Thursday, September 5, 2013

Paris museums 13 -- The Thinker at Musée Rodin

My art history teacher last spring, Chris Fulton, is an authority on Rodin's great statue "The Thinker," which came about by accident.  When Chris arrived at the University of Louisville a dozen years ago he noticed that the bronze Thinker who sits on the quad at U of L was much the worse for weather, its patina severely damaged and deteriorating before our eyes.  He started to pester the administration to do something about it -- our Thinker, the first bronze casting ever made in that size, is priceless.  (There are about 28 full-size Thinkers around the world.)

Auguste Rodin, The Thinker, at University of Louisville, surrounded by Chris Fulton and his art history students

After years of pestering he got them to commit to restoration of the Thinker, but as reward for his good intentions, he got put on the committee.  The job was finally completed a year ago, and in the course of his work with the restoration, Chris became quite the expert.  He also has begun working with some of the people he met on a larger project to document and study all the Thinkers ever cast.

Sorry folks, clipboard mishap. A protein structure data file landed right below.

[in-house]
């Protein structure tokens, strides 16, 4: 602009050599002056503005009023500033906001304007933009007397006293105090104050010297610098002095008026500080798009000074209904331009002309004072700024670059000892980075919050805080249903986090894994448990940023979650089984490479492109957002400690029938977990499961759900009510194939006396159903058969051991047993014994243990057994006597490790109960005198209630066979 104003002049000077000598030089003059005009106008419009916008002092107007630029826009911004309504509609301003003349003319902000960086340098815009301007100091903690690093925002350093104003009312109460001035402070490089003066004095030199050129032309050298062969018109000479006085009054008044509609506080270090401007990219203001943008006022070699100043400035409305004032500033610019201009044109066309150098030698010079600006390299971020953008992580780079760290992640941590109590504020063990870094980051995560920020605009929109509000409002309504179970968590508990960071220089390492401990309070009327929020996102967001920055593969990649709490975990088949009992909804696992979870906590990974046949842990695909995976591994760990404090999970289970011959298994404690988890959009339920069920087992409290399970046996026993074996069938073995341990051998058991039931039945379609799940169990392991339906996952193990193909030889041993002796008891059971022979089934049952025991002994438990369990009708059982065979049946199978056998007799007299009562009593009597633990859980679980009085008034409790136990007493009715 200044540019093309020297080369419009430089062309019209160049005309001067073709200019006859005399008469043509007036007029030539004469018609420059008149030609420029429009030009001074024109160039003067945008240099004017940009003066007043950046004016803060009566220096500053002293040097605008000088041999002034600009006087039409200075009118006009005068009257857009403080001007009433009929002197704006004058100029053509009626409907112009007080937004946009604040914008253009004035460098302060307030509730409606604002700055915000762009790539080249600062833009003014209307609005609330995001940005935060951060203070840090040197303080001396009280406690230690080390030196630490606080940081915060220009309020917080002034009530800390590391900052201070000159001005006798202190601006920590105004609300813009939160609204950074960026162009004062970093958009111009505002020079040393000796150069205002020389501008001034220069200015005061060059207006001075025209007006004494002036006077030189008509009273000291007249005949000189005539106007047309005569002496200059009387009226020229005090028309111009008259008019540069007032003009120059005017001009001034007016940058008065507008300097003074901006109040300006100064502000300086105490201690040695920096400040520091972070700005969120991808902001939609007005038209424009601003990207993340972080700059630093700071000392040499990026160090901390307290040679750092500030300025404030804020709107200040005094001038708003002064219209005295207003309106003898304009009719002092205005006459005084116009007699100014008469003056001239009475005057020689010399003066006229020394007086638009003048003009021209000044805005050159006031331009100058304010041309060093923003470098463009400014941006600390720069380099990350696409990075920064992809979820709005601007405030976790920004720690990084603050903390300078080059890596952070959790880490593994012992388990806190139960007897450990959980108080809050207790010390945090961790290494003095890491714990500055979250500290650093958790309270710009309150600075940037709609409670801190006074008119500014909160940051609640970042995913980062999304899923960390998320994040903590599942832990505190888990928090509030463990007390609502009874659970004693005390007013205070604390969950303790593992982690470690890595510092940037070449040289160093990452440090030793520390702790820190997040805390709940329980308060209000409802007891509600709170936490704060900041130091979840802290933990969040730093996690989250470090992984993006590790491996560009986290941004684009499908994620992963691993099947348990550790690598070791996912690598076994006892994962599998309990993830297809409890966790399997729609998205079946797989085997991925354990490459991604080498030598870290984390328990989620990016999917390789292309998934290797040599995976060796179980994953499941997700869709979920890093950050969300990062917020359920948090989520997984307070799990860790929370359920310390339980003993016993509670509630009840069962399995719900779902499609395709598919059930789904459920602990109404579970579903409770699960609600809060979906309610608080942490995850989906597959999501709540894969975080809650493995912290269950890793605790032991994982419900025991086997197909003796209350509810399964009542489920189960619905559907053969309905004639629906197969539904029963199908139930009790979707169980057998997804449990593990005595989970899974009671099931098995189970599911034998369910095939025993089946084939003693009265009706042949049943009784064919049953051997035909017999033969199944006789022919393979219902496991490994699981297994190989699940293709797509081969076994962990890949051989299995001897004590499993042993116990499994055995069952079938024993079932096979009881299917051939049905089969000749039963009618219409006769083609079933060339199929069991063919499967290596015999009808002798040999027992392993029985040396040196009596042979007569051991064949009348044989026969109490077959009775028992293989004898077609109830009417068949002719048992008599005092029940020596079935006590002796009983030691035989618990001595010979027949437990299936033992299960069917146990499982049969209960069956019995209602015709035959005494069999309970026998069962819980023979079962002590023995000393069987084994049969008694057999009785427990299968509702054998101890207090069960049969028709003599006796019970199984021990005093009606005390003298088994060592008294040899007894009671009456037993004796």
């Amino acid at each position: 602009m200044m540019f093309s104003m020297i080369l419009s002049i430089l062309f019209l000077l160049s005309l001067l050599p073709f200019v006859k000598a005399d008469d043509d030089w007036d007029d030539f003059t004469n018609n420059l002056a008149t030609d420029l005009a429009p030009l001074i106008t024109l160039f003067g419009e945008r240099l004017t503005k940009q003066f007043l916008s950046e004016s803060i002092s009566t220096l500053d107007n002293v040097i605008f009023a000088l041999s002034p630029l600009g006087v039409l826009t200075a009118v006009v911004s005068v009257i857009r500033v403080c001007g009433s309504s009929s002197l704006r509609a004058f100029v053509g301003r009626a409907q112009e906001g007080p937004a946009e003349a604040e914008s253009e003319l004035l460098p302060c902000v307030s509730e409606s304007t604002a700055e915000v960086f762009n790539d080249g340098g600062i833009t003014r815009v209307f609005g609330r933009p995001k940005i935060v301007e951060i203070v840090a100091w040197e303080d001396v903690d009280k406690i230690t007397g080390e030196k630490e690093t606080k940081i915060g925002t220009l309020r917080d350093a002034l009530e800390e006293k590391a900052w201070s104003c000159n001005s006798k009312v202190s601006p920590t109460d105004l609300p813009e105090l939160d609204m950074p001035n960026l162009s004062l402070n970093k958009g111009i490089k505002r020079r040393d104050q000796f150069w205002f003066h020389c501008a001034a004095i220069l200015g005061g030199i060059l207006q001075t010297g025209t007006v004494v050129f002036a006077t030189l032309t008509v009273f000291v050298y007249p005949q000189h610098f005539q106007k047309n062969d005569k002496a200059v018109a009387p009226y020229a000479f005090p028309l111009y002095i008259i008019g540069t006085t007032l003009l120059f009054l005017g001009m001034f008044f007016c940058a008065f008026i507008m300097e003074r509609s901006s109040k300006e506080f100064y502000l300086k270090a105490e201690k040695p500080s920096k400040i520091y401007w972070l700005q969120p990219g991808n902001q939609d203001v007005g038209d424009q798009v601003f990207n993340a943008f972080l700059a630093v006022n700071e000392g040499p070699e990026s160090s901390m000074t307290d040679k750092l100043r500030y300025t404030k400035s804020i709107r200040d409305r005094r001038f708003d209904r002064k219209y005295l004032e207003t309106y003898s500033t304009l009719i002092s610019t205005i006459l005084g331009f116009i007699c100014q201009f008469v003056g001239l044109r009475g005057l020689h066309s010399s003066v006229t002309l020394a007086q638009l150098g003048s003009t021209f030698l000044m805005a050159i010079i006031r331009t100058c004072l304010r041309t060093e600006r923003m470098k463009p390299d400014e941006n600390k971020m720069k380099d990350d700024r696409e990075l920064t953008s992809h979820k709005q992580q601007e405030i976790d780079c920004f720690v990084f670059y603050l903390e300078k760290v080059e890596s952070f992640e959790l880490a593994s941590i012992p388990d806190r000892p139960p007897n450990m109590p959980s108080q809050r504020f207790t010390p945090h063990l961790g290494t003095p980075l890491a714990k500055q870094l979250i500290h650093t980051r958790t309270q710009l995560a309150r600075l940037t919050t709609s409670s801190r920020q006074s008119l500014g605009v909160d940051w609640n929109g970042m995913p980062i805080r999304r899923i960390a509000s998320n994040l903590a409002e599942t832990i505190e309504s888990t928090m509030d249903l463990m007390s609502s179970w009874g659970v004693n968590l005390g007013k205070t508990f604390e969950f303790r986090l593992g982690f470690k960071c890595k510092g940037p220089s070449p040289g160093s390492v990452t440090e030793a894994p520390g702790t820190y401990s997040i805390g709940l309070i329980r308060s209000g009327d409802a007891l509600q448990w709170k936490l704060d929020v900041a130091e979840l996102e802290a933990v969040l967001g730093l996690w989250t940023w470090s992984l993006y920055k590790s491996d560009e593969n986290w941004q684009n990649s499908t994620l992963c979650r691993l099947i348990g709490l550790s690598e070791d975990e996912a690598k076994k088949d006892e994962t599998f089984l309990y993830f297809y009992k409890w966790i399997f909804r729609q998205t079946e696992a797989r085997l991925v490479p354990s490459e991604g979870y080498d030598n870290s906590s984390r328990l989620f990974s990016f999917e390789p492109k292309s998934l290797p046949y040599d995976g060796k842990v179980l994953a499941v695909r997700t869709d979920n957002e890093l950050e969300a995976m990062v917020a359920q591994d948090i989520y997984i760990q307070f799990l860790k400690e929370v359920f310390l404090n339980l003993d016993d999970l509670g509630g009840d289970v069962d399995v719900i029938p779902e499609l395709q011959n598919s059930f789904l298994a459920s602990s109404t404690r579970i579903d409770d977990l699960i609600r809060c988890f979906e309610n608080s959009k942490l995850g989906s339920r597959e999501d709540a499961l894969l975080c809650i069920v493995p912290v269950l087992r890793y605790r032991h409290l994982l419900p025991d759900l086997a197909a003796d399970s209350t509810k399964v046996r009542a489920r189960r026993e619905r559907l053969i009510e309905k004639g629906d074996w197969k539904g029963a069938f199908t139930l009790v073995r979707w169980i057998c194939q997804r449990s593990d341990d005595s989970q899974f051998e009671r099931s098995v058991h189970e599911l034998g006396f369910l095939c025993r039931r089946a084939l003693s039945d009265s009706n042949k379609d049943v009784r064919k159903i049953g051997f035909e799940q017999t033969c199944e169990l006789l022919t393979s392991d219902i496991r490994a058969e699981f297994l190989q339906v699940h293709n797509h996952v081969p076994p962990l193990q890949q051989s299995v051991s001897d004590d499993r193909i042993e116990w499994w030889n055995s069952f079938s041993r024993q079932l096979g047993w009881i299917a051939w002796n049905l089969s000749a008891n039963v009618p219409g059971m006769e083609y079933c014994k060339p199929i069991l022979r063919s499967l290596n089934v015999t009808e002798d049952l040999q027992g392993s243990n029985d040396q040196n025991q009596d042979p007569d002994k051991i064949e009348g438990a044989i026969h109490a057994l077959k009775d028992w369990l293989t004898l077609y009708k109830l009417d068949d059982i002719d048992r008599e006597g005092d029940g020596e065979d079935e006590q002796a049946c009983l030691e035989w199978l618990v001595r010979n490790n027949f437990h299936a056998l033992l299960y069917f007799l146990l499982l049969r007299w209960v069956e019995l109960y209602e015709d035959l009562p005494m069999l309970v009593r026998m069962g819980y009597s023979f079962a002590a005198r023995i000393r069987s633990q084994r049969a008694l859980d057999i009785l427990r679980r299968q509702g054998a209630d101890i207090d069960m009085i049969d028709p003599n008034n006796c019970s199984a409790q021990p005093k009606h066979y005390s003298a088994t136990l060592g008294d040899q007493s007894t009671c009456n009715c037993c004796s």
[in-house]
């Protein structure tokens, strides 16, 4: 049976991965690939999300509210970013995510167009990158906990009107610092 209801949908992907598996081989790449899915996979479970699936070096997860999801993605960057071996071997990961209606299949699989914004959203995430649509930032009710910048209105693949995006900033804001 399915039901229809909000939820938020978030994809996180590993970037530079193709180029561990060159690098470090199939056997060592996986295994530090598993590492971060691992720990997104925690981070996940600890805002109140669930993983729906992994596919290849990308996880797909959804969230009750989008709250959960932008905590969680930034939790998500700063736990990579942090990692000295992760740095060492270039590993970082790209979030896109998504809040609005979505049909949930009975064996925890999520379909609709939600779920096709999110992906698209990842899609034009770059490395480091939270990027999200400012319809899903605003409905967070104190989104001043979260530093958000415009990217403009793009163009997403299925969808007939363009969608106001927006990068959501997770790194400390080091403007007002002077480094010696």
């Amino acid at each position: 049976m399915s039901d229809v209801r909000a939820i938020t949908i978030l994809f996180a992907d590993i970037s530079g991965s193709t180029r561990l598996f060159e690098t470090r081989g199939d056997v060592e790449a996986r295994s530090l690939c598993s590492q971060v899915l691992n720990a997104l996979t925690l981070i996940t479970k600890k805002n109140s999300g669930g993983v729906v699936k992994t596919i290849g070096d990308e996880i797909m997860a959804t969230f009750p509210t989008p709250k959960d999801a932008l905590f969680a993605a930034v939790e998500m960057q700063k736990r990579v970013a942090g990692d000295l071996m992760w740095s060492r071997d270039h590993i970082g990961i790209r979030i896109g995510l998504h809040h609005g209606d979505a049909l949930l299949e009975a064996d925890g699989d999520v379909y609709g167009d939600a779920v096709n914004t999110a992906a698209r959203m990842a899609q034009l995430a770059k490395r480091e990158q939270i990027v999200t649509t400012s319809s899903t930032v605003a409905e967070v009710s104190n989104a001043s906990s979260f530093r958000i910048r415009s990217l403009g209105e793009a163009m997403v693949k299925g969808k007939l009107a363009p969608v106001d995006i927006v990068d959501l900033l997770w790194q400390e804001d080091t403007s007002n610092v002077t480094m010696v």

Hearing him tell about his adventures in Rodin made me especially eager to hit the Musée Rodin when we got to Paris.  The building used to be Rodin's studio/workshop, and he donated all his sculptures to the government upon his death on condition that they turn the place into a museum.

Rodin first did The Thinker in 1880 as part of a commission to sculpt two massive front doors for a museum in Paris.  The doors depicted the Gates of Hell, a scene from Dante's Inferno, and Dante himself sat above the lintel contemplating the folly of mankind.

Rodin, La Porte de l'Enfer, third maquette (plaster), 1881-82

The museum was never built, and Rodin kept working on the doors until his death, but it was hardly a failed project!

Rodin, La Porte de l'Enfer, bronze

The huge production spawned many figures and poses that were given their own spinoff series, so to speak.  The Thinker was first made as a free-standing statue in 1888, the same size as in the doors (about 28 inches tall).

Rodin, Le Penseur, bronze, 1881-1882 (cast in 1917)

It was so popular that Rodin scaled it up to monumental size, about three times as big.  Multiple casts were made in both versions, and one of the big guys is in the garden of the Musée Rodin, thinking under the golden dome of the Invalides.

Rodin, Le Penseur, bronze, 1804


  1. enjoyed your post on Rodin, As an Art Historian I was quite excited to go to the Rodin Garden at Stanford University when I was studying Rodin. They even have a Gates of Hell door there. It is one of my favorite places!

  2. I saw one of the statues in front of the Santa Barbara museum several years ago. Had no idea there were so many around! Definitely a very successful example for 'working in a series', isn't it!?